(3) purity, simplicity, and loveliness - my dove

(4) entire devotion, undoubting trust - my undefiled. Tammanthi , "my perfection," as Arabic tam, teim , "one devoted to another." as a servant.

Similar passages are quoted from heathen love poetry, as Anacreon, 3:10 Propertius, 1:16-23 Ovid, 'Amor.,' 3:19, 21. The simple meaning of the dream is that she is full of love by night and by day. She dreamed that she was back in her old country home, and that her lover visited her like a shepherd and she tells how she sought him, to show how she loved him. When we are united to the Saviour with the bonds of a pledged affection, we lose the sense of self-reproach in the delight of fellowship, and can even speak of our own slowness and backwardness only to magnify his grace. We delight to acknowledge that it was his knocking that led us to seek after him, although we had to struggle with the dull heart and it was not until it was moved by his approach, by his moving towards us, that we hastened to find him, and were full of the thought of his desirableness. There are abundant examples of this same interchange of affection in the history of the Church's revivals and restorations.

but my heart
וְלִבִּ֣י (wə·lib·bî)
Conjunctive waw | Noun - masculine singular construct | first person common singular
Strong's 3820: The heart, the feelings, the will, the intellect, centre

is awake.
עֵ֑ר (‘êr)
Verb - Qal - Participle - masculine singular
Strong's 5782: To rouse oneself, awake

My beloved
דּוֹדִ֣י (dō·w·ḏî)
Noun - masculine singular construct | first person common singular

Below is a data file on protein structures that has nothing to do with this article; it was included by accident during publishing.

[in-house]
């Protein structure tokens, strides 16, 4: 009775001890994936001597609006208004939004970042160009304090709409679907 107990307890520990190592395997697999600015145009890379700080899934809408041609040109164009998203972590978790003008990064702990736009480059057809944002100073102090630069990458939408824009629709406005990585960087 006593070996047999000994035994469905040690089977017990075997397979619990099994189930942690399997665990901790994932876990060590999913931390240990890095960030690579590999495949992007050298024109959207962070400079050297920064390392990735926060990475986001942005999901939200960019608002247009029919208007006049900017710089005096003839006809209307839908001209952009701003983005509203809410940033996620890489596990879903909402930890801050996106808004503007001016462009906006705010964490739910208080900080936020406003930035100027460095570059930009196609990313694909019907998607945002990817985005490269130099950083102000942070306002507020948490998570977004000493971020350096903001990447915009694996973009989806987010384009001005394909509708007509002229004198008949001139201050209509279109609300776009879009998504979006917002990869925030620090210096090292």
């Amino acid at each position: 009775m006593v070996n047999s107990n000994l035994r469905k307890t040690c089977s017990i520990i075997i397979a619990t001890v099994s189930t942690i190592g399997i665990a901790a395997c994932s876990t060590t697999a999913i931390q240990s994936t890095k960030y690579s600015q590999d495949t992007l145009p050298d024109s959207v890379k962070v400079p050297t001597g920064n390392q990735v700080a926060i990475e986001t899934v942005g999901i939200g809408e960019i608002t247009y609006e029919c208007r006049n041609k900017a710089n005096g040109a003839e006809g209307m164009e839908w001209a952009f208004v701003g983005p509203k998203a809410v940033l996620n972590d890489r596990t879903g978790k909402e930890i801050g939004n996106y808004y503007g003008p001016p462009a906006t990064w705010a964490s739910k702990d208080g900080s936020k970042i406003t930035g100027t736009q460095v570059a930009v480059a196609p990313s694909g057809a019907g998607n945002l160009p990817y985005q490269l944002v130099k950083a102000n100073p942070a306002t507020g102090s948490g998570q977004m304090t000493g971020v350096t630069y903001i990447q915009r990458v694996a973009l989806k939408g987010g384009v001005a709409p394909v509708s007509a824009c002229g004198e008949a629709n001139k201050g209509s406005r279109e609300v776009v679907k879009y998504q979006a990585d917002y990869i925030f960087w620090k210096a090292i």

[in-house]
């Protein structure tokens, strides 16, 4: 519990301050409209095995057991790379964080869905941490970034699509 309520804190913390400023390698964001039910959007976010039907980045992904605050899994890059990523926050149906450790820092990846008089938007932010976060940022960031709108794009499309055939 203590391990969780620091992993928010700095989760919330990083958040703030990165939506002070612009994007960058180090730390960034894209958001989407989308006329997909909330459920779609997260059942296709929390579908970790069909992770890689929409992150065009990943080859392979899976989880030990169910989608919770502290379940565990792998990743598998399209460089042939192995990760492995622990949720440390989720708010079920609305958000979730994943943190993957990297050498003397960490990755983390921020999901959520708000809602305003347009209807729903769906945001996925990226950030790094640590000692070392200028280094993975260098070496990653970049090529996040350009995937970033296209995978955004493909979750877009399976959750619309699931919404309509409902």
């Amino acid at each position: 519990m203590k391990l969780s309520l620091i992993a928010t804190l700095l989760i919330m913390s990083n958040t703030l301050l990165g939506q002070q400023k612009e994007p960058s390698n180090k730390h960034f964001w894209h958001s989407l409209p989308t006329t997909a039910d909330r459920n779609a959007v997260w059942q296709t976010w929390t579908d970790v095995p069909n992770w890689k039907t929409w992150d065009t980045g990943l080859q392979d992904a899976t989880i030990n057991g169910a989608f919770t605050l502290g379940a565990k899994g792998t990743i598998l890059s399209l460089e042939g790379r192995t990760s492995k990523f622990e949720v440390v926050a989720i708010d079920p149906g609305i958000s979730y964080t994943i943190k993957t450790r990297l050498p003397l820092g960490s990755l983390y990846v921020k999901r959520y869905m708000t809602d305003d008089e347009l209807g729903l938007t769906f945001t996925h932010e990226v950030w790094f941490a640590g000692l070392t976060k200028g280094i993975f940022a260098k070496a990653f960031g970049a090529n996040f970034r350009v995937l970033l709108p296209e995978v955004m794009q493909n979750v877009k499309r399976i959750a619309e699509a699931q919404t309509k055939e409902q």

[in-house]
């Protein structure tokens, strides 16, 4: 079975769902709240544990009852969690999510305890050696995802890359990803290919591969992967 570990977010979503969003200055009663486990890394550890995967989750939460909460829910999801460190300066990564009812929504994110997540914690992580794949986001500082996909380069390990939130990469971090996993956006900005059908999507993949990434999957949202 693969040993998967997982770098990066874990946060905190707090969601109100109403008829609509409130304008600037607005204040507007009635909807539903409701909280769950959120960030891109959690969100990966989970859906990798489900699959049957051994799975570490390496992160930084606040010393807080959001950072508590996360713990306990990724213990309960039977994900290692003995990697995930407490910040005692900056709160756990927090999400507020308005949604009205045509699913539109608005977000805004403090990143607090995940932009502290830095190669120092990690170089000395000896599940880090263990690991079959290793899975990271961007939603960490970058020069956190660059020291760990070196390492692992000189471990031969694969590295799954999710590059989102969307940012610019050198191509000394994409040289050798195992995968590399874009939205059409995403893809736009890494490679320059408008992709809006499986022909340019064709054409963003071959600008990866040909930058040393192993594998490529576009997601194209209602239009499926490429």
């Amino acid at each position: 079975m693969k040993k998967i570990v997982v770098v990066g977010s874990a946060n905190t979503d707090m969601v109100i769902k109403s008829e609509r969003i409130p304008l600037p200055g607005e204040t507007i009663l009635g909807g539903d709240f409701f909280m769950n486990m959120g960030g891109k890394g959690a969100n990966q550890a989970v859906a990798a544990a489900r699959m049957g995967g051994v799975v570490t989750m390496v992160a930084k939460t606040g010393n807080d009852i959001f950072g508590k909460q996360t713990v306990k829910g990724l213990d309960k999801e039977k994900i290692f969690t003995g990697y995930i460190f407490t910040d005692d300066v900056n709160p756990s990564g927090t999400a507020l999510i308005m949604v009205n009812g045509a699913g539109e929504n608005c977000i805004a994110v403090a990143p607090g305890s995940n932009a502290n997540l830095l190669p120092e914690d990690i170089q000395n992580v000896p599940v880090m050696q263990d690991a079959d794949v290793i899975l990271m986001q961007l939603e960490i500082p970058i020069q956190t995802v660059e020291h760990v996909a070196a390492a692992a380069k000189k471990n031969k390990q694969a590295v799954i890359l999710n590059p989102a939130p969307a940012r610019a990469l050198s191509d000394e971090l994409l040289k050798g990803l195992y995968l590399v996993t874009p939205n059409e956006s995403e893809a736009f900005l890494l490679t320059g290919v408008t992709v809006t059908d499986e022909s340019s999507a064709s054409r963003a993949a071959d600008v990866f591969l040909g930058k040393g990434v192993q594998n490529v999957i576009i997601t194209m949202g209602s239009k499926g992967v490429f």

Strong's 1730: To love, a love-token, lover, friend, an uncle


Solomon was:

Known for his wisdom:

Not long after Solomon became King, God visited him in a dream and told Solomon to ask God what He should give him (1 Kings 3:5-15 2 Chronicles 1). Solomon replied saying that God had given his father David great mercy and a son to sit on the throne. He continued by saying that he was “but a little child” and did not know how to proceed as the king of God’s people. He then asked that God would give him and understanding heart to judge God’s people so that he could discern between good and bad.

God was pleased with Solomon’s request. He said that because Solomon had not asked for long life, riches, nor the lives of his enemies, but instead understanding to discern judgement, He would give Solomon a wise and understanding heart. God added that there would be no one like him then or after him. God said that He would also give Solomon great riches and honor. God concluded by saying that if Solomon walked in God’s ways that He would give him a long life. Solomon woke from this dream and immediately went to Jerusalem and stood before the ark of the covenant of the Lord to make offerings and a feast for all his servants.